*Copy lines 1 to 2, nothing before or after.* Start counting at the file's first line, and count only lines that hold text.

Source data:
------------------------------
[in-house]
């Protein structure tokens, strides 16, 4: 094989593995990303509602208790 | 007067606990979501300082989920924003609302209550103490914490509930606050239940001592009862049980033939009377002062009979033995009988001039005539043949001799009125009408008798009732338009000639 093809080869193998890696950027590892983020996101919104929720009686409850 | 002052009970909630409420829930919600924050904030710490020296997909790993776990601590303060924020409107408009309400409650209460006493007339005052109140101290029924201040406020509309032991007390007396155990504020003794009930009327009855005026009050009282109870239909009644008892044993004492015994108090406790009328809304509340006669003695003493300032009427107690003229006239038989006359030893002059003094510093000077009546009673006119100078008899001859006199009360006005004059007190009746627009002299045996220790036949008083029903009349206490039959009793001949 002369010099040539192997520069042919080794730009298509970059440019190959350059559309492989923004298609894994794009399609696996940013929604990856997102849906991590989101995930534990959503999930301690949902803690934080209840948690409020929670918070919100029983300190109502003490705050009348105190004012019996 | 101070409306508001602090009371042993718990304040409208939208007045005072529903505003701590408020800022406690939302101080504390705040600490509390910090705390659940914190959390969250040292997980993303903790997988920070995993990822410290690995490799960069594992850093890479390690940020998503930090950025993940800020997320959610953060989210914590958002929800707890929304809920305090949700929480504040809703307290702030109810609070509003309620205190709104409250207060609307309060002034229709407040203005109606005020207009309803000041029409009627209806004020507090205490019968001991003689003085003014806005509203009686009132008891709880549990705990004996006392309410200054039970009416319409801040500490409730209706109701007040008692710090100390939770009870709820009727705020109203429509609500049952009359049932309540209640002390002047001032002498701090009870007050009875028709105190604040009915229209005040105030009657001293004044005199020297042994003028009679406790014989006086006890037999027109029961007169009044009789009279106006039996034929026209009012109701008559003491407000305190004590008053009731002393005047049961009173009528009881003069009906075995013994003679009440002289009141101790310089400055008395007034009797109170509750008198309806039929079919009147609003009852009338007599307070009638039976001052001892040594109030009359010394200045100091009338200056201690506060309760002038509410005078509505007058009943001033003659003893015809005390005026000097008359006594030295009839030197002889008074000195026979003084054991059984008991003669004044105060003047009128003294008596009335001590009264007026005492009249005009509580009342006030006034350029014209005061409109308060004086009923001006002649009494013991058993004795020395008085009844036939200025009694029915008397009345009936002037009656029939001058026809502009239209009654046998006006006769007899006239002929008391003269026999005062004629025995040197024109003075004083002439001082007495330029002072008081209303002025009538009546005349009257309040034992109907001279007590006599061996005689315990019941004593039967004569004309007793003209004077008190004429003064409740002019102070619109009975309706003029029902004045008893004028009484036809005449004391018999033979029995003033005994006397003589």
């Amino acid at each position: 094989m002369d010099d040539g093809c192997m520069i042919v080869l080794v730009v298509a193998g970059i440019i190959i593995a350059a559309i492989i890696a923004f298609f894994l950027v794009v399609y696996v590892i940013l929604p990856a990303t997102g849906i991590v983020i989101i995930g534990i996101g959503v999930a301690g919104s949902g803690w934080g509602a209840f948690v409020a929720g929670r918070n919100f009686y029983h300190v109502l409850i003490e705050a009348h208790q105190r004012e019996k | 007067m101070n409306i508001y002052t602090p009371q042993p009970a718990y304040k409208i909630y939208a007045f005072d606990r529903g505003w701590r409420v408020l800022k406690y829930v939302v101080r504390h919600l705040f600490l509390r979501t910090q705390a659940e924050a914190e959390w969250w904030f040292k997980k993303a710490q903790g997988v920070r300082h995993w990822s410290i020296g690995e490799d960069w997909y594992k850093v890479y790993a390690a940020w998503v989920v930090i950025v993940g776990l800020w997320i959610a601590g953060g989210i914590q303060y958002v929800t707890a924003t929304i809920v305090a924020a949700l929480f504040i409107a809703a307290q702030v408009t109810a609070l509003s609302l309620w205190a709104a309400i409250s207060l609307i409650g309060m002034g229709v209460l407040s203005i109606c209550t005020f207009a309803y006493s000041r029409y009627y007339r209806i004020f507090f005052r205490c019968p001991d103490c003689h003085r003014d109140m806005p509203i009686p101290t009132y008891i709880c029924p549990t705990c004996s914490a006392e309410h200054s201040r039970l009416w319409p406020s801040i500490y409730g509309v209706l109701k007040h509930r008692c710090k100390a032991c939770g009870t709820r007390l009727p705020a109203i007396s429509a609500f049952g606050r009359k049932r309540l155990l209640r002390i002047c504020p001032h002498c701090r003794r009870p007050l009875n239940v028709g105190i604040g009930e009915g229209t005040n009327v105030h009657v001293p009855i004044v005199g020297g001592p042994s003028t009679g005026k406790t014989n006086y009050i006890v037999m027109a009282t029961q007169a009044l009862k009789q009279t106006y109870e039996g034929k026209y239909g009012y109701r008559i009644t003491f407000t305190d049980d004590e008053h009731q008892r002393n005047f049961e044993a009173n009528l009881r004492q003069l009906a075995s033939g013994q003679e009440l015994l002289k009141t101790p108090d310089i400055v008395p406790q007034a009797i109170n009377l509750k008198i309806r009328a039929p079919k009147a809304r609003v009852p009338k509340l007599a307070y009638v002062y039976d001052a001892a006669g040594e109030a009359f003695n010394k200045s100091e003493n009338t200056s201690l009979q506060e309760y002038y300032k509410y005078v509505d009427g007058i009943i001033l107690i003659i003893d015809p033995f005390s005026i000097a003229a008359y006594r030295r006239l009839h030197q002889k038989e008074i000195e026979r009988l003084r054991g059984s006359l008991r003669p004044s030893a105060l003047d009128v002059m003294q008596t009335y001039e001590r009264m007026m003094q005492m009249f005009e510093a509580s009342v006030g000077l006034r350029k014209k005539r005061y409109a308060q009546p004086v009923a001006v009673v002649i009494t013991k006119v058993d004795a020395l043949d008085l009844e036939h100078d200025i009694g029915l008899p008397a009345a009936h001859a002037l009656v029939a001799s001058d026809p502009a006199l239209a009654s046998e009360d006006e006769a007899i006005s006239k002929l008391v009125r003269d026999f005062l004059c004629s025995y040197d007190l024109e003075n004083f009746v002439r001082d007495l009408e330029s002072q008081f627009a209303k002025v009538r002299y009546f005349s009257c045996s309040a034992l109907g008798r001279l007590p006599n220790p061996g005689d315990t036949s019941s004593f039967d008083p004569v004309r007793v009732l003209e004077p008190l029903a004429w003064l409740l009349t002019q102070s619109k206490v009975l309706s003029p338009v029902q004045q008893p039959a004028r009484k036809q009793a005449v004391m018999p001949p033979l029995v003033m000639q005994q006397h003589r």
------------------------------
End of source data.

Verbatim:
[in-house]
């Protein structure tokens, strides 16, 4: 094989593995990303509602208790 | 007067606990979501300082989920924003609302209550103490914490509930606050239940001592009862049980033939009377002062009979033995009988001039005539043949001799009125009408008798009732338009000639 093809080869193998890696950027590892983020996101919104929720009686409850 | 002052009970909630409420829930919600924050904030710490020296997909790993776990601590303060924020409107408009309400409650209460006493007339005052109140101290029924201040406020509309032991007390007396155990504020003794009930009327009855005026009050009282109870239909009644008892044993004492015994108090406790009328809304509340006669003695003493300032009427107690003229006239038989006359030893002059003094510093000077009546009673006119100078008899001859006199009360006005004059007190009746627009002299045996220790036949008083029903009349206490039959009793001949 002369010099040539192997520069042919080794730009298509970059440019190959350059559309492989923004298609894994794009399609696996940013929604990856997102849906991590989101995930534990959503999930301690949902803690934080209840948690409020929670918070919100029983300190109502003490705050009348105190004012019996 | 101070409306508001602090009371042993718990304040409208939208007045005072529903505003701590408020800022406690939302101080504390705040600490509390910090705390659940914190959390969250040292997980993303903790997988920070995993990822410290690995490799960069594992850093890479390690940020998503930090950025993940800020997320959610953060989210914590958002929800707890929304809920305090949700929480504040809703307290702030109810609070509003309620205190709104409250207060609307309060002034229709407040203005109606005020207009309803000041029409009627209806004020507090205490019968001991003689003085003014806005509203009686009132008891709880549990705990004996006392309410200054039970009416319409801040500490409730209706109701007040008692710090100390939770009870709820009727705020109203429509609500049952009359049932309540209640002390002047001032002498701090009870007050009875028709105190604040009915229209005040105030009657001293004044005199020297042994003028009679406790014989006086006890037999027109029961007169009044009789009279106006039996034929026209009012109701008559003491407000305190004590008053009731002393005047049961009173009528009881003069009906075995013994003679009440002289009141101790310089400055008395007034009797109170509750008198309806039929079919009147609003009852009338007599307070009638039976001052001892040594109030009359010394200045100091009338200056201690506060309760002038509410005078509505007058009943001033003659003893015809005390005026000097008359006594030295009839030197002889008074000195026979003084054991059984008991003669004044105060003047009128003294008596009335001590009264007026005492009249005009509580009342006030006034350029014209005061409109308060004086009923001006002649009494013991058993004795020395008085009844036939200025009694029915008397009345009936002037009656029939001058026809502009239209009654046998006006006769007899006239002929008391003269026999005062004629025995040197024109003075004083002439001082007495330029002072008081209303002025009538009546005349009257309040034992109907001279007590006599061996005689315990019941004593039967004569004309007793003209004077008190004429003064409740002019102070619109009975309706003029029902004045008893004028009484036809005449004391018999033979029995003033005994006397003589």